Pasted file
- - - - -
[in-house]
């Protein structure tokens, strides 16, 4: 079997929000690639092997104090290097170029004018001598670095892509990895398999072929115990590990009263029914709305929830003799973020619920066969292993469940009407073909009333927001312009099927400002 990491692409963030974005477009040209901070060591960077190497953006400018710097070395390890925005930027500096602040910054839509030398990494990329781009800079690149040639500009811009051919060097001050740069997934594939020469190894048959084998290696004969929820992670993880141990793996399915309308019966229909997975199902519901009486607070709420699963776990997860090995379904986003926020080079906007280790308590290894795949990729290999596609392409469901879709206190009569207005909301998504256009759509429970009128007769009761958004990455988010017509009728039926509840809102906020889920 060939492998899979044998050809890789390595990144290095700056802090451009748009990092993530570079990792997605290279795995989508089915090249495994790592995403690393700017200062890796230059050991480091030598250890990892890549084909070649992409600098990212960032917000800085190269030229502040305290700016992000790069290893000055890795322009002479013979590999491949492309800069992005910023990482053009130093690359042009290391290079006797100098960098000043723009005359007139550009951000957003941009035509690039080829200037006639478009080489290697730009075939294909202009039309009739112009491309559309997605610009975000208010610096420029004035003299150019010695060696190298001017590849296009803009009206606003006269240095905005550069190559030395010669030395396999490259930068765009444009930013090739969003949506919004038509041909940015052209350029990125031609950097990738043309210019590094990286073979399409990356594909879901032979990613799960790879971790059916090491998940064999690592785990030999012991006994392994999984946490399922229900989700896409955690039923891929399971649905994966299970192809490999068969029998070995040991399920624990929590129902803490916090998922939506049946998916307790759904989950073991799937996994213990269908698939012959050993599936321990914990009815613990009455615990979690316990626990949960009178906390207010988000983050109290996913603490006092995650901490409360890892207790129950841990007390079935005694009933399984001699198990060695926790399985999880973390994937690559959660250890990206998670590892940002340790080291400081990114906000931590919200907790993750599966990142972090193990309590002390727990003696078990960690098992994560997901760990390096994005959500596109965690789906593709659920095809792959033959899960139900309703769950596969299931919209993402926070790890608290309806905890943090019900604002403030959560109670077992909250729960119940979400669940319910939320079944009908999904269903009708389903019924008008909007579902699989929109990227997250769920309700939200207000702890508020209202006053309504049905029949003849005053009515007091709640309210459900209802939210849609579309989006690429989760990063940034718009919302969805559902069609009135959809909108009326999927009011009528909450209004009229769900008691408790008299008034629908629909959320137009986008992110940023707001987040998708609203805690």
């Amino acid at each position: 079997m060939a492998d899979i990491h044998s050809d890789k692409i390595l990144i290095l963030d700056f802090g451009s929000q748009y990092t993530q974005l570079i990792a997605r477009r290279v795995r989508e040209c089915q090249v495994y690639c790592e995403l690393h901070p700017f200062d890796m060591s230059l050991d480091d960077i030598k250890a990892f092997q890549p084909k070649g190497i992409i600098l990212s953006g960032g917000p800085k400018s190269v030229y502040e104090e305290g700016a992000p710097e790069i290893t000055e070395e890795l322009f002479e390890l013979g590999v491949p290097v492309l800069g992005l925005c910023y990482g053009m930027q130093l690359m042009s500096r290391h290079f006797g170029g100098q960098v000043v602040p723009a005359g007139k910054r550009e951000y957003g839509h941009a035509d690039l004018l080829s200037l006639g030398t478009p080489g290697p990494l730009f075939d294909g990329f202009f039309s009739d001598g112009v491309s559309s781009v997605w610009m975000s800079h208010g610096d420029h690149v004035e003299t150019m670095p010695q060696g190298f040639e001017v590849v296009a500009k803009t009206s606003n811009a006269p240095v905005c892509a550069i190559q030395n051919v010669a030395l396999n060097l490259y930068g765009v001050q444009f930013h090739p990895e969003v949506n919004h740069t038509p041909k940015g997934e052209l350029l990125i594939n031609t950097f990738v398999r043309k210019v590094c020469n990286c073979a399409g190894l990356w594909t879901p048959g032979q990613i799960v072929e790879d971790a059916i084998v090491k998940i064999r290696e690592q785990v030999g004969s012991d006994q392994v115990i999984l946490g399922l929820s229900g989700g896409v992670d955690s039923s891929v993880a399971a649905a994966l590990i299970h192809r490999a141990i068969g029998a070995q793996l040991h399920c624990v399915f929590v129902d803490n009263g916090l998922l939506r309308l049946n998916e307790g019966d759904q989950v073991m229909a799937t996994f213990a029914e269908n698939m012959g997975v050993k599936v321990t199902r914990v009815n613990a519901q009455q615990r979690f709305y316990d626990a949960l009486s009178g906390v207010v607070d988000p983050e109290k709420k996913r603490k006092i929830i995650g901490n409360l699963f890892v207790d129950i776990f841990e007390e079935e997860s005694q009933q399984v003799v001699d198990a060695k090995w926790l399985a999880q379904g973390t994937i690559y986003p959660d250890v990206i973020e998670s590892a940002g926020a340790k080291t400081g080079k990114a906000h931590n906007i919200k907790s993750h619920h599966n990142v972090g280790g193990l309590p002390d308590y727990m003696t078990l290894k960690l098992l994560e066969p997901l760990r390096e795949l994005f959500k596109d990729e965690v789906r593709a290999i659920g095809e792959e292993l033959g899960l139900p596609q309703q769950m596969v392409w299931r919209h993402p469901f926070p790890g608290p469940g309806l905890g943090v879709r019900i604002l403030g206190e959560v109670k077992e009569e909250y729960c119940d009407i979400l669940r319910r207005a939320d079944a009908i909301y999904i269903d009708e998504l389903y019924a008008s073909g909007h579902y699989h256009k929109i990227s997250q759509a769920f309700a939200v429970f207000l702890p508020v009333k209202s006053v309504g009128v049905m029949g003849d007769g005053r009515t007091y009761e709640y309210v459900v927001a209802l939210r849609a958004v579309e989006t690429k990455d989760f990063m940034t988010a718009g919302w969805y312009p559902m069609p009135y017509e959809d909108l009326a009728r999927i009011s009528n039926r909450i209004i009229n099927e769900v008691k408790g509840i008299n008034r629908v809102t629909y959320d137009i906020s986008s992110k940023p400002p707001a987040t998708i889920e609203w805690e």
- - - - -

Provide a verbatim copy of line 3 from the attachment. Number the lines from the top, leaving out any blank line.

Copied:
């Amino acid at each position: 079997m060939a492998d899979i990491h044998s050809d890789k692409i390595l990144i290095l963030d700056f802090g451009s929000q748009y990092t993530q974005l570079i990792a997605r477009r290279v795995r989508e040209c089915q090249v495994y690639c790592e995403l690393h901070p700017f200062d890796m060591s230059l050991d480091d960077i030598k250890a990892f092997q890549p084909k070649g190497i992409i600098l990212s953006g960032g917000p800085k400018s190269v030229y502040e104090e305290g700016a992000p710097e790069i290893t000055e070395e890795l322009f002479e390890l013979g590999v491949p290097v492309l800069g992005l925005c910023y990482g053009m930027q130093l690359m042009s500096r290391h290079f006797g170029g100098q960098v000043v602040p723009a005359g007139k910054r550009e951000y957003g839509h941009a035509d690039l004018l080829s200037l006639g030398t478009p080489g290697p990494l730009f075939d294909g990329f202009f039309s009739d001598g112009v491309s559309s781009v997605w610009m975000s800079h208010g610096d420029h690149v004035e003299t150019m670095p010695q060696g190298f040639e001017v590849v296009a500009k803009t009206s606003n811009a006269p240095v905005c892509a550069i190559q030395n051919v010669a030395l396999n060097l490259y930068g765009v001050q444009f930013h090739p990895e969003v949506n919004h740069t038509p041909k940015g997934e052209l350029l990125i594939n031609t950097f990738v398999r043309k210019v590094c020469n990286c073979a399409g190894l990356w594909t879901p048959g032979q990613i799960v072929e790879d971790a059916i084998v090491k998940i064999r290696e690592q785990v030999g004969s012991d006994q392994v115990i999984l946490g399922l929820s229900g989700g896409v992670d955690s039923s891929v993880a399971a649905a994966l590990i299970h192809r490999a141990i068969g029998a070995q793996l040991h399920c624990v399915f929590v129902d803490n009263g916090l998922l939506r309308l049946n998916e307790g019966d759904q989950v073991m229909a799937t996994f213990a029914e269908n698939m012959g997975v050993k599936v321990t199902r914990v009815n613990a519901q009455q615990r979690f709305y316990d626990a949960l009486s009178g906390v207010v607070d988000p983050e109290k709420k996913r603490k006092i929830i995650g901490n409360l699963f890892v207790d129950i776990f841990e007390e079935e997860s005694q009933q399984v003799v001699d198990a060695k090995w926790l399985a999880q379904g973390t994937i690559y986003p959660d250890v990206i973020e998670s590892a940002g926020a340790k080291t400081g080079k990114a906000h931590n906007i919200k907790s993750h619920h599966n990142v972090g280790g193990l309590p002390d308590y727990m003696t078990l290894k960690l098992l994560e066969p997901l760990r390096e795949l994005f959500k596109d990729e965690v789906r593709a290999i659920g095809e792959e292993l033959g899960l139900p596609q309703q769950m596969v392409w299931r919209h993402p469901f926070p790890g608290p469940g309806l905890g943090v879709r019900i604002l403030g206190e959560v109670k077992e009569e909250y729960c119940d009407i979400l669940r319910r207005a939320d079944a009908i909301y999904i269903d009708e998504l389903y019924a008008s073909g909007h579902y699989h256009k929109i990227s997250q759509a769920f309700a939200v429970f207000l702890p508020v009333k209202s006053v309504g009128v049905m029949g003849d007769g005053r009515t007091y009761e709640y309210v459900v927001a209802l939210r849609a958004v579309e989006t690429k990455d989760f990063m940034t988010a718009g919302w969805y312009p559902m069609p009135y017509e959809d909108l009326a009728r999927i009011s009528n039926r909450i209004i009229n099927e769900v008691k408790g509840i008299n008034r629908v809102t629909y959320d137009i906020s986008s992110k940023p400002p707001a987040t998708i889920e609203w805690e």